The cost of travel insurance will depend on how much medical and evacuation coverage you buy. Higher dollar limits are better, but more expensive. You may want to consider “cancel for any reason” coverage, which, as the name implies, will reimburse the cost of a trip you cancel for any reason — even if you just change your mind.
“It’s always a good idea to cover your prepaid, nonrefundable trip costs, especially during hurricane season,” says Dan Drennen, director of sales and marketing for the Travel Insurance Center in Omaha, Nebraska. “If you have valid trip cancellation-interruption coverage which was purchased prior to a storm being named, then you can rest easy knowing that if a hurricane does ruin your trip, it won’t destroy your bank account.”
It doesn’t take a hurricane to illustrate why it’s worth considering travel insurance. Janet Jones Caraker, of Island Jack’s Travel in Dexter, Missouri, says she knows one traveler who took her entire family, husband, grown children, and grandchildren on a trip to Ireland. They chose not to buy insurance and while they were there, the woman’s husband died.
“There’s no grief like having to [pay] $100,000 to have her husband’s remains taken care of and shipped home,” says Caraker. “There are people who can afford that, but most can’t.”
It’s not just how much you might lose if you can’t or don’t take this trip; it’s how much will a replacement vacation set you back? How much more expensive will transportation, accommodations and activities be next year, or the one after that? And when will you have a chance to take that vacation, particularly a bucket-list trip requiring coordination of vacation days for members of several families?
How to save money on travel insurance
Just as coverage can vary from one insurer to another, so can price. To save money on insurance, start by checking your credit card to see if it provides coverage. If you choose to pay for insurance, buy as little as needed — if your luggage is valued at $2,500, don’t insure it for $15,000. If you pay for a cruise, resort or flights with replaceable points, you don’t need to insure them at all.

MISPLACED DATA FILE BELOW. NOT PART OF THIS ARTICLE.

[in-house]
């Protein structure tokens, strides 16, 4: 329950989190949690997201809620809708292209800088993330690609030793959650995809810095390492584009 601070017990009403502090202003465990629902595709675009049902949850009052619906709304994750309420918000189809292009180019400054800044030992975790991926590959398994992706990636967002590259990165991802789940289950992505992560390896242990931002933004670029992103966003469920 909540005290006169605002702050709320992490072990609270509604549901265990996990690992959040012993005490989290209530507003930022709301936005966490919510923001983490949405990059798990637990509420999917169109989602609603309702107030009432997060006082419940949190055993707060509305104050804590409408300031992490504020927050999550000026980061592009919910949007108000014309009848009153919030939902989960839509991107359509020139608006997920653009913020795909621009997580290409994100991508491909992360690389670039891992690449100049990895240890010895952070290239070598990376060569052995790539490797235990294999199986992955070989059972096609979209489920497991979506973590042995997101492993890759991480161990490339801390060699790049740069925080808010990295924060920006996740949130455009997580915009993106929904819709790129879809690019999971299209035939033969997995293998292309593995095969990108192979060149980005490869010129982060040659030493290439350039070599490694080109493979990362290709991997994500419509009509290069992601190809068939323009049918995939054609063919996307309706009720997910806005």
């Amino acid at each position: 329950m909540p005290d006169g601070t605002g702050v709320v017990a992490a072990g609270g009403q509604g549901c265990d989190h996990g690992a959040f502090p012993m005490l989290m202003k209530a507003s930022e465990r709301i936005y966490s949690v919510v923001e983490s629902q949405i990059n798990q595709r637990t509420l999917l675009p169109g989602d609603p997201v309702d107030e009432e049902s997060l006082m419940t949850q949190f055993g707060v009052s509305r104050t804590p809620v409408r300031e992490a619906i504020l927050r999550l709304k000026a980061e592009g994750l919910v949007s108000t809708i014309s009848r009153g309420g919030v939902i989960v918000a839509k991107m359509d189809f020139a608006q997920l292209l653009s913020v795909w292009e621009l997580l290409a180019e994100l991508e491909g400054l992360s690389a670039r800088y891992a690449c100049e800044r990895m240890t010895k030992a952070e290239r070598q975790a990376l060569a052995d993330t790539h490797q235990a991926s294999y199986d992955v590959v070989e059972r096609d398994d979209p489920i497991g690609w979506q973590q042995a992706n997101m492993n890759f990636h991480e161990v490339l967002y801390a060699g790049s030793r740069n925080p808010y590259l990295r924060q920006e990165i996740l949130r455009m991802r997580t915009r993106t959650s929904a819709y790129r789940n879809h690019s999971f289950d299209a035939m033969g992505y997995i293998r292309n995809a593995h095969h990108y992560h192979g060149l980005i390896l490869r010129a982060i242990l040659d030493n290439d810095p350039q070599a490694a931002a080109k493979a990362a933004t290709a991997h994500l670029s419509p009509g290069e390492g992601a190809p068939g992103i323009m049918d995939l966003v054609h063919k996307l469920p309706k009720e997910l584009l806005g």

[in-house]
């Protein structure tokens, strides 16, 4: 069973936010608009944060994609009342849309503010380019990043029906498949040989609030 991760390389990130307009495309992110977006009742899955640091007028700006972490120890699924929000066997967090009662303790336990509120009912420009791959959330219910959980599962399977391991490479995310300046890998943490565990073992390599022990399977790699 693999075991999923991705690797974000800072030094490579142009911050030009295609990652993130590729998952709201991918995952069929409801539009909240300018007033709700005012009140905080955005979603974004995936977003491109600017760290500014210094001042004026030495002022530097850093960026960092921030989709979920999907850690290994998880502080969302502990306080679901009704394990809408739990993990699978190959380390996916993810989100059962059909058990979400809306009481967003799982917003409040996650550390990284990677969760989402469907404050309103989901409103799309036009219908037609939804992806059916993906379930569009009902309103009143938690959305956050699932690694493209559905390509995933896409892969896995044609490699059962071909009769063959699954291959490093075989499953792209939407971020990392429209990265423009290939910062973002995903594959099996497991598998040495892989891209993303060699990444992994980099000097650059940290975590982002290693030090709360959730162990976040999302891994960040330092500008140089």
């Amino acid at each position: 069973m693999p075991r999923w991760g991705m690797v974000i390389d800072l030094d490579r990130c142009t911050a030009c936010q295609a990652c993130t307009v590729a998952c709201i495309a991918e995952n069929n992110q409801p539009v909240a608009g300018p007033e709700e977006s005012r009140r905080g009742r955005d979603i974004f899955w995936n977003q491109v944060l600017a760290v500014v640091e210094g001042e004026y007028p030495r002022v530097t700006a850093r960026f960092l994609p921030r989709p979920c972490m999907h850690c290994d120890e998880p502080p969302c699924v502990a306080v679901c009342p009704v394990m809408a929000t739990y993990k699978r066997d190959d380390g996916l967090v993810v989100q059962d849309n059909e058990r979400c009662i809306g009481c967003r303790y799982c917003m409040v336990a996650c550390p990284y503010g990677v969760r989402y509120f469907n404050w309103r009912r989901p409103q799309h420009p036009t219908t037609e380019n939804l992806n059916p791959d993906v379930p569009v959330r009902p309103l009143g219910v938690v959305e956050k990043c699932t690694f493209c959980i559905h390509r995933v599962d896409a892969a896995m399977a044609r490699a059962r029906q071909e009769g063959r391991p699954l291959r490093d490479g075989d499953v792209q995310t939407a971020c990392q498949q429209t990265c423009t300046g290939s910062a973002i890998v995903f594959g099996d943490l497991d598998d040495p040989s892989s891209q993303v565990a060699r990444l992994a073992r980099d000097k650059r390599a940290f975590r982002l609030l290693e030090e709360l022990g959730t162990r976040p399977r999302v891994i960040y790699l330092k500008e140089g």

For the most part, Medicare does not provide coverage outside the United States. If you have a private Medicare Advantage or Medicare Supplemental policy, see if it provides such coverage. If not, you will need a travel insurance policy that will reimburse medical costs abroad. If you travel frequently, consider an annual policy that covers all of your trips.
If you are paying for your vacation in installments before you travel, will the insurer allow you to pay for insurance in comparable installments? You don’t want to pay the full cost of insurance if you have put down only a 10% deposit.
Determine what a pre-existing condition is. Generally, if you have diabetes, for example, that’s only considered “pre-existing” if your medication is changed within two weeks or so of your departure.
The bottom line is that if you go shopping for travel insurance, you have to read the fine print and make copious notes so you can compare what’s offered, what’s not and what it will cost.
Judy Colbert, the author of 36 books, writes about travel and the business of travel.
This article is reprinted by permission from NextAvenue.org, © 2022 Twin Cities Public Television, Inc. All rights reserved.